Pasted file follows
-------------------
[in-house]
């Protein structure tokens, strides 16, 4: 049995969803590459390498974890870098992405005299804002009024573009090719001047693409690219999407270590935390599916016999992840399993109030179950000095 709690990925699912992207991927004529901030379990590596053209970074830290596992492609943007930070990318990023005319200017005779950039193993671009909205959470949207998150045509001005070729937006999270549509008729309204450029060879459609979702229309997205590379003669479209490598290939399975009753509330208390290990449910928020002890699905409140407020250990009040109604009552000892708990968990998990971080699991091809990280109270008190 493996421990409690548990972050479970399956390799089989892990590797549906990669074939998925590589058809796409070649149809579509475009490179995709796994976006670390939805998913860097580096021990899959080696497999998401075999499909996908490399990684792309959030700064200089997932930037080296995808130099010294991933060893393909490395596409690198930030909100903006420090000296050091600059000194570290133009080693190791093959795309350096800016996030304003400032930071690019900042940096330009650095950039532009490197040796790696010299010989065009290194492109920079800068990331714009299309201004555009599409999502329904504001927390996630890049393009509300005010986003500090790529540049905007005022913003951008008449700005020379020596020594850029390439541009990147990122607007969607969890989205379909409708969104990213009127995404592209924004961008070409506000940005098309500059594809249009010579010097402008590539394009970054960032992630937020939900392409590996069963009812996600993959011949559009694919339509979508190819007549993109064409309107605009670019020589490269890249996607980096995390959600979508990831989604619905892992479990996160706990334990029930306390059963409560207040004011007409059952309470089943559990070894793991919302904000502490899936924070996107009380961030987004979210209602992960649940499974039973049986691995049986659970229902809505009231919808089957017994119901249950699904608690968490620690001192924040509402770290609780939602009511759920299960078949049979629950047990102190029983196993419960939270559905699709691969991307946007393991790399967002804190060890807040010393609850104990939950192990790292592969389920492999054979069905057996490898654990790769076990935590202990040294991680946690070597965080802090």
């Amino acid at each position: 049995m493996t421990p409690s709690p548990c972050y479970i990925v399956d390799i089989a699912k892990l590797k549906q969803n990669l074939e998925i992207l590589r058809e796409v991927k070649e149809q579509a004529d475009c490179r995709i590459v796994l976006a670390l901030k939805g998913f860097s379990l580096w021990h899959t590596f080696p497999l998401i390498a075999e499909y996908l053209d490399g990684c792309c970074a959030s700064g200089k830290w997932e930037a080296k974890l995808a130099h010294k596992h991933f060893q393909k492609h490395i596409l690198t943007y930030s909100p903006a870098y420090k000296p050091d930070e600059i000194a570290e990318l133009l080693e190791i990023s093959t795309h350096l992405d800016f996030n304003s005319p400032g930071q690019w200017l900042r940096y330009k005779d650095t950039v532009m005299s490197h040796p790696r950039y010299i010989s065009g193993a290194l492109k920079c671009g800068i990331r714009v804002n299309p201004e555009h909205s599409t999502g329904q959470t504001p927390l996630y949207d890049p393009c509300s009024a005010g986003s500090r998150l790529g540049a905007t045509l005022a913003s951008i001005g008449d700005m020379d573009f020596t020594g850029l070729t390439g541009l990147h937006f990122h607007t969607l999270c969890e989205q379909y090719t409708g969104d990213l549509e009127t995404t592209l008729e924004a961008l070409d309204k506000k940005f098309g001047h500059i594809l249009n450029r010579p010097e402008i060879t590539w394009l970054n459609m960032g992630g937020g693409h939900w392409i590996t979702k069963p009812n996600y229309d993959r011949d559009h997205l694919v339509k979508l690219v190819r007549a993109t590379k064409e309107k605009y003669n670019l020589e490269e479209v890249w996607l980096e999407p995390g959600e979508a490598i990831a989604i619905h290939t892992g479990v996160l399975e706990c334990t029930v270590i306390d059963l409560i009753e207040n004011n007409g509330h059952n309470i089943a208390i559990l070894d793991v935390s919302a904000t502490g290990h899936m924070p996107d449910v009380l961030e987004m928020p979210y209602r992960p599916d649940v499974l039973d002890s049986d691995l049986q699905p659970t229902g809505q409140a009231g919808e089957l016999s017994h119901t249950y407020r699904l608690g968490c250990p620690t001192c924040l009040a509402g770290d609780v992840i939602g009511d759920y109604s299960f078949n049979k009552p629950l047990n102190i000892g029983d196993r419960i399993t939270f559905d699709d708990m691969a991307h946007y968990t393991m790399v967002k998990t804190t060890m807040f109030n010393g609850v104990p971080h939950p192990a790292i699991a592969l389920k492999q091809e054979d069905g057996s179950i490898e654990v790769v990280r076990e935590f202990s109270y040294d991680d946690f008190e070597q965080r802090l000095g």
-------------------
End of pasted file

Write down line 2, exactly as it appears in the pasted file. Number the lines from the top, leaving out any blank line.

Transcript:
């Protein structure tokens, strides 16, 4: 049995969803590459390498974890870098992405005299804002009024573009090719001047693409690219999407270590935390599916016999992840399993109030179950000095 709690990925699912992207991927004529901030379990590596053209970074830290596992492609943007930070990318990023005319200017005779950039193993671009909205959470949207998150045509001005070729937006999270549509008729309204450029060879459609979702229309997205590379003669479209490598290939399975009753509330208390290990449910928020002890699905409140407020250990009040109604009552000892708990968990998990971080699991091809990280109270008190 493996421990409690548990972050479970399956390799089989892990590797549906990669074939998925590589058809796409070649149809579509475009490179995709796994976006670390939805998913860097580096021990899959080696497999998401075999499909996908490399990684792309959030700064200089997932930037080296995808130099010294991933060893393909490395596409690198930030909100903006420090000296050091600059000194570290133009080693190791093959795309350096800016996030304003400032930071690019900042940096330009650095950039532009490197040796790696010299010989065009290194492109920079800068990331714009299309201004555009599409999502329904504001927390996630890049393009509300005010986003500090790529540049905007005022913003951008008449700005020379020596020594850029390439541009990147990122607007969607969890989205379909409708969104990213009127995404592209924004961008070409506000940005098309500059594809249009010579010097402008590539394009970054960032992630937020939900392409590996069963009812996600993959011949559009694919339509979508190819007549993109064409309107605009670019020589490269890249996607980096995390959600979508990831989604619905892992479990996160706990334990029930306390059963409560207040004011007409059952309470089943559990070894793991919302904000502490899936924070996107009380961030987004979210209602992960649940499974039973049986691995049986659970229902809505009231919808089957017994119901249950699904608690968490620690001192924040509402770290609780939602009511759920299960078949049979629950047990102190029983196993419960939270559905699709691969991307946007393991790399967002804190060890807040010393609850104990939950192990790292592969389920492999054979069905057996490898654990790769076990935590202990040294991680946690070597965080802090």